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Media > Newsletters > Law Enforcement Bulletin > September 2014 > Register now for the AG’s Law Enforcement Conference

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Register now for the AG’s Law Enforcement Conference

Law enforcement agencies across Ohio and the nation have to work harder, smarter, and more collaboratively than ever before in the face of dwindling resources and increasingly cunning criminals. The Ohio Attorney General’s 2014 Law Enforcement Conference — scheduled Oct. 28-29 at the Hyatt Regency Columbus — will update attendees on recent trends and provide great networking opportunities across several criminal justice disciplines.

The conference is the premier gathering of state, county, and municipal law enforcement officers in Ohio. Each year, there is something new to gain. Not only is it a great chance to network and exchange ideas, but also allows participants to hear about cutting-edge techniques, major criminal issues, and legal updates from experts in the field. The conference also celebrates and honors law enforcement officers with the distinguished valor, training, and service awards during the Oct. 29 luncheon.
The cost of the conference is $75, and all workshops qualify for credit toward this year’s continuing professional training requirement for peace officers and troopers.
The conference is open to all professionals serving the criminal justice system. Law enforcement, attorneys, social workers, corrections officers, probation officers, and judges can customize a track that works best for their professional needs. Continuing education credit is also offered for social workers and attorneys.
Each year, the conference presents a theme in line with Attorney General Mike DeWine’s mission of protecting families. Seniors, who are becoming increasingly victimized by criminals, were a natural focus for this year as a complement to the Attorney General’s recently announced Elder Justice Initiative. The Protecting Ohio’s Seniors track offers workshops on the prosecution of financial crimes against the elderly, elder abuse, law enforcement’s connections with older adults, and evidence-based prosecution.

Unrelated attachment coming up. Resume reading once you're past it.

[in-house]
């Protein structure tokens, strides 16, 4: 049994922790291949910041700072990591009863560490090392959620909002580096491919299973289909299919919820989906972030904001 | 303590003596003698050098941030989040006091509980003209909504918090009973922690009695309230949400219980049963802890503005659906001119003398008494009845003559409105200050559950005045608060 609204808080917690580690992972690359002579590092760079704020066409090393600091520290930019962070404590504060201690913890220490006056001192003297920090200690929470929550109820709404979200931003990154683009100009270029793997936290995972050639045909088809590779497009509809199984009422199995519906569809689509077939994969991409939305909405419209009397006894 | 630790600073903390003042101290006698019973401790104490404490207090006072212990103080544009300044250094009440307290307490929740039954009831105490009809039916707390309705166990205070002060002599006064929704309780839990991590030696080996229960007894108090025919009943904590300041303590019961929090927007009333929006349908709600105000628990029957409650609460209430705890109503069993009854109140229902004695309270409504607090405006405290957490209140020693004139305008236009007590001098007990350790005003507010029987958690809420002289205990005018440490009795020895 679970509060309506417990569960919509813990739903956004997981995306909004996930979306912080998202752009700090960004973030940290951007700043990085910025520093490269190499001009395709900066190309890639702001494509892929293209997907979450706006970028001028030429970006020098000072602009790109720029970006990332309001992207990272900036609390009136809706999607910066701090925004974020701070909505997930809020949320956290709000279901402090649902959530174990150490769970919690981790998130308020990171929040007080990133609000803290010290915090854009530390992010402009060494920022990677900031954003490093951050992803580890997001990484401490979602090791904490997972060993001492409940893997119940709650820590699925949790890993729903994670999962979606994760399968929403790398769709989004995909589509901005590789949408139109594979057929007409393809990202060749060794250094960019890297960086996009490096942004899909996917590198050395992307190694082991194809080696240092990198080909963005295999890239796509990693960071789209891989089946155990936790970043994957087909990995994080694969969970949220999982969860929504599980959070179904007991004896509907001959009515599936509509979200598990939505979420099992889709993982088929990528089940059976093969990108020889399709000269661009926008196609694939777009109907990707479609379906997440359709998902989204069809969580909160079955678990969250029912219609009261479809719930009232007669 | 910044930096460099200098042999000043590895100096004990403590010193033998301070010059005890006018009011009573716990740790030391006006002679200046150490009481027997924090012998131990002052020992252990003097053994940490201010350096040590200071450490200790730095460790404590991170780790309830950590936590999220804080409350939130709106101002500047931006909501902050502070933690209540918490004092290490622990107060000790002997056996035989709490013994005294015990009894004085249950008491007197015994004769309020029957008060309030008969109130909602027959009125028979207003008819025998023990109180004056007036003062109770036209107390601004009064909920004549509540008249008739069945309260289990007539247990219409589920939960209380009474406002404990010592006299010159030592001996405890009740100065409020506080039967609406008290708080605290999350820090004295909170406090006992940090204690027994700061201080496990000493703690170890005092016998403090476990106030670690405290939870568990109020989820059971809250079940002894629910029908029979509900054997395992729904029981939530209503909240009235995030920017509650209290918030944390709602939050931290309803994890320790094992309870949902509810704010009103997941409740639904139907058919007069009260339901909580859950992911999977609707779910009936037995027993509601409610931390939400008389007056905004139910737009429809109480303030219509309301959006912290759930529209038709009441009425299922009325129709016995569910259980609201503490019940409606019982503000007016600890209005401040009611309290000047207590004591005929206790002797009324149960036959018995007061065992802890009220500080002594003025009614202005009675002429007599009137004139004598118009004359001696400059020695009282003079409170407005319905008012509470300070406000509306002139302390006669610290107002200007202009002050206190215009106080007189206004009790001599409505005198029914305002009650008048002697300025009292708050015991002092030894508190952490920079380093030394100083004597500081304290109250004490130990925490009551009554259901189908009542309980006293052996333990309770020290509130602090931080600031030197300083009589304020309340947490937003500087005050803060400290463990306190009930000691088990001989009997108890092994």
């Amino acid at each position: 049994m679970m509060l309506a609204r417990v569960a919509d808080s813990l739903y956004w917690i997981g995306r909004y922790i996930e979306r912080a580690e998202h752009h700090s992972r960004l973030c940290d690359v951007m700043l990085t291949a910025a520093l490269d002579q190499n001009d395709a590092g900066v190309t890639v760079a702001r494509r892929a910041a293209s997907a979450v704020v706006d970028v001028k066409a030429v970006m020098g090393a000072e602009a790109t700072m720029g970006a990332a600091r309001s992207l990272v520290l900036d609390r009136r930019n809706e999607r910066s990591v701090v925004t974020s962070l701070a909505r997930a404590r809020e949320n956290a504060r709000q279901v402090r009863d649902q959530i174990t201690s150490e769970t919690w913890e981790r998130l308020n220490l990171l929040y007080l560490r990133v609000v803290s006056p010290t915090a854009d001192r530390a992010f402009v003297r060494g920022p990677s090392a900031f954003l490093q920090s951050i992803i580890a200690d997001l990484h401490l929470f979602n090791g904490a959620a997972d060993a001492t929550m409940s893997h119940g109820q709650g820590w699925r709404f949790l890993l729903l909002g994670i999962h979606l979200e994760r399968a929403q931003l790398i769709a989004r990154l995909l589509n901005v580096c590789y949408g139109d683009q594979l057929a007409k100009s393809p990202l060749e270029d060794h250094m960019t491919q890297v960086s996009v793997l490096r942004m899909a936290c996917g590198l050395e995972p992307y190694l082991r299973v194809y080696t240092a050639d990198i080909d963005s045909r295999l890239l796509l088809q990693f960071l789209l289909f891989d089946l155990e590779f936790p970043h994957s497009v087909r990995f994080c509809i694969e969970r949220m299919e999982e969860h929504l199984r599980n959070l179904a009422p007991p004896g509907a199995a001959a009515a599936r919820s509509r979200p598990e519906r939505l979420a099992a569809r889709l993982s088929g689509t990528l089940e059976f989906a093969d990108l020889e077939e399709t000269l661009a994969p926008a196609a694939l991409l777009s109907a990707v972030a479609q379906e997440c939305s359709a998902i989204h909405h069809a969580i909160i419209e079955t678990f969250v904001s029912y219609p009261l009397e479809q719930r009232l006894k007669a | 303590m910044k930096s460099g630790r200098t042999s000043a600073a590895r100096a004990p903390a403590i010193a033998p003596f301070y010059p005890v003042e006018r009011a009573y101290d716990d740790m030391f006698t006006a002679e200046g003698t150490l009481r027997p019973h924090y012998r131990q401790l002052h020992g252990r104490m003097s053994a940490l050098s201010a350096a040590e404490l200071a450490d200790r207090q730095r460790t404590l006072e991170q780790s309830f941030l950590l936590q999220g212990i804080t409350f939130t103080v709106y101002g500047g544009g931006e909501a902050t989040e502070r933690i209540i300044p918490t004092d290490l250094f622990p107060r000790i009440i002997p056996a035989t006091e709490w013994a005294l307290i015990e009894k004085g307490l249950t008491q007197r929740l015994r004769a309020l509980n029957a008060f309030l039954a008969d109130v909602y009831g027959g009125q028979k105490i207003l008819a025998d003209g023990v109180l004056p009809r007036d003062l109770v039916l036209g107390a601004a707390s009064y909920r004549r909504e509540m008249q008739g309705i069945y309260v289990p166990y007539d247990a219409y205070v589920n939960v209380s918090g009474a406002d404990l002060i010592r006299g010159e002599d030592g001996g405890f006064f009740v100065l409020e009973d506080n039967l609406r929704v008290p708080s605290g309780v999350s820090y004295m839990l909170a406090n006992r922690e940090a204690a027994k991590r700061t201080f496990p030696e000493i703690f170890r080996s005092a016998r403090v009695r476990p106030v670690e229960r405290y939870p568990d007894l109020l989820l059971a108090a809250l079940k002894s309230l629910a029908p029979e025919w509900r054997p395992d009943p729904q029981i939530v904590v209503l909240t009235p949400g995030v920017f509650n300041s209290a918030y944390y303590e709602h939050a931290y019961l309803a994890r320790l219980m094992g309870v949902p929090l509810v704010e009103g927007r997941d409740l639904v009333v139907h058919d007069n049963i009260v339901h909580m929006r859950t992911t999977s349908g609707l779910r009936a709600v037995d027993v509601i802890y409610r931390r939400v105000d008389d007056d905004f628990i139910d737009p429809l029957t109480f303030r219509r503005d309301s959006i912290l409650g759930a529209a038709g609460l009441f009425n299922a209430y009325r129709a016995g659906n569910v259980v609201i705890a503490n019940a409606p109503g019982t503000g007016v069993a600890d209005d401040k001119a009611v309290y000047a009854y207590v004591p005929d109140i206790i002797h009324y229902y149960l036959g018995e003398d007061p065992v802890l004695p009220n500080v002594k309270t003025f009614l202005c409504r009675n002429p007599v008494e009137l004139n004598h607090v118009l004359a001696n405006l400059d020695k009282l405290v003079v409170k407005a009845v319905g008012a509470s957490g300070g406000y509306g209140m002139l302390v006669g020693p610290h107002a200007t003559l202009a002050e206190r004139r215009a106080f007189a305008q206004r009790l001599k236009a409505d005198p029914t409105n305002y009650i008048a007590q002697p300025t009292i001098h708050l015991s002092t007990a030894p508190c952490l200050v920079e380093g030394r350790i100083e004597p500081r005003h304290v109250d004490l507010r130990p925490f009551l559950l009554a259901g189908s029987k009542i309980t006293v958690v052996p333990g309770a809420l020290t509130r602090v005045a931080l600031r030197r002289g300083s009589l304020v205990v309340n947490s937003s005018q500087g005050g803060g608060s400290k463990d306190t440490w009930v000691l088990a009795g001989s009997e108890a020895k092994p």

The conference also provides five other tracks. Attendees may take a full track or mix and match among the workshops. The Bureau of Criminal Investigation (BCI) will present a track focused on Crimes Against Children. This track includes workshops on missing children; abuse and fatality investigations; case studies in child pornography cases; and sex trafficking.
There is also a Management/Technology track, through which participants will learn about social media; procedural justice and police legitimacy; close call reporting; and alternative ways to deal with synthetic drugs. Workshops on drug trends; distracted driving; and sovereign citizens will be featured in the Emerging Crime Problems track.
For attorneys, or anyone wanting a legal update, the Legal track offers updates in domestic violence, human trafficking, concealed carry, Fourth Amendment search and seizure, and identity theft laws. Lastly, the This & That track offers a variety of workshops ranging from homicide investigations to interacting with Muslim populations.
Each year, the conference brings new speakers and workshops. Among this year’s new presenters is Chief David Oliver of the Brimfield Police Department. Oliver has gained international attention thanks to his department’s Facebook page. He will discuss how his department uses social media in its day-to-day operations and community building efforts as well as pitfalls and helpful hints to be aware of.
A workshop led by Franklin County Municipal Court Judge Paul Herbert, creator of Ohio’s first human trafficking court, is also new this year. He will talk about how to recognize and respond to human trafficking victims who may also be prostitutes.
A topic that law enforcement deals with on a daily basis is distracted driving. But sometimes even law enforcement officers are distracted by all the technology at their fingertips. To address this topic, OPOTA Training Officer Scott Whatley will be joined by sports anchor Dom Tiberi of Columbus’ WBNS-10TV, who lost his daughter Maria to distracted driving, to talk about distracted driving crashes involving police officers and ways to prevent them.
This year’s conference also presents three keynote speakers addressing a variety of topics. First, James A. White Sr. will speak at the opening session on Oct. 28 about personal and professional empowerment in law enforcement. White is a senior master training coach and owner of Performance Consulting Services in Columbus. The lunch on Oct. 28 will feature Bobby Smith, a retired Louisiana state trooper and internationally recognized speaker and author who was left blind when a violent offender shot him in the face in 1986. Lastly, Michael LaRiviere, a member of the Salem, Mass., Police Department, and Ursel McElroy, deputy director of education and policy for the Attorney General’s Crime Victim Services Section, will share insights on responding to elder abuse. Their talk is the opening session on Oct. 29.
To register for the conference, complete the online form or print a registration packet to mail. The registration packet also contains descriptions of all workshops. The deadline to register is Oct. 19. For those traveling to Columbus on Monday, Oct. 27, the Fraternal Order of Police will host a reception from 6 to 8 p.m. at Callahan’s restaurant, across the street from the hotel.
For more information about the conference, visit the Ohio Attorney General’s website. If you have questions, call 740-845-2684 or send an email to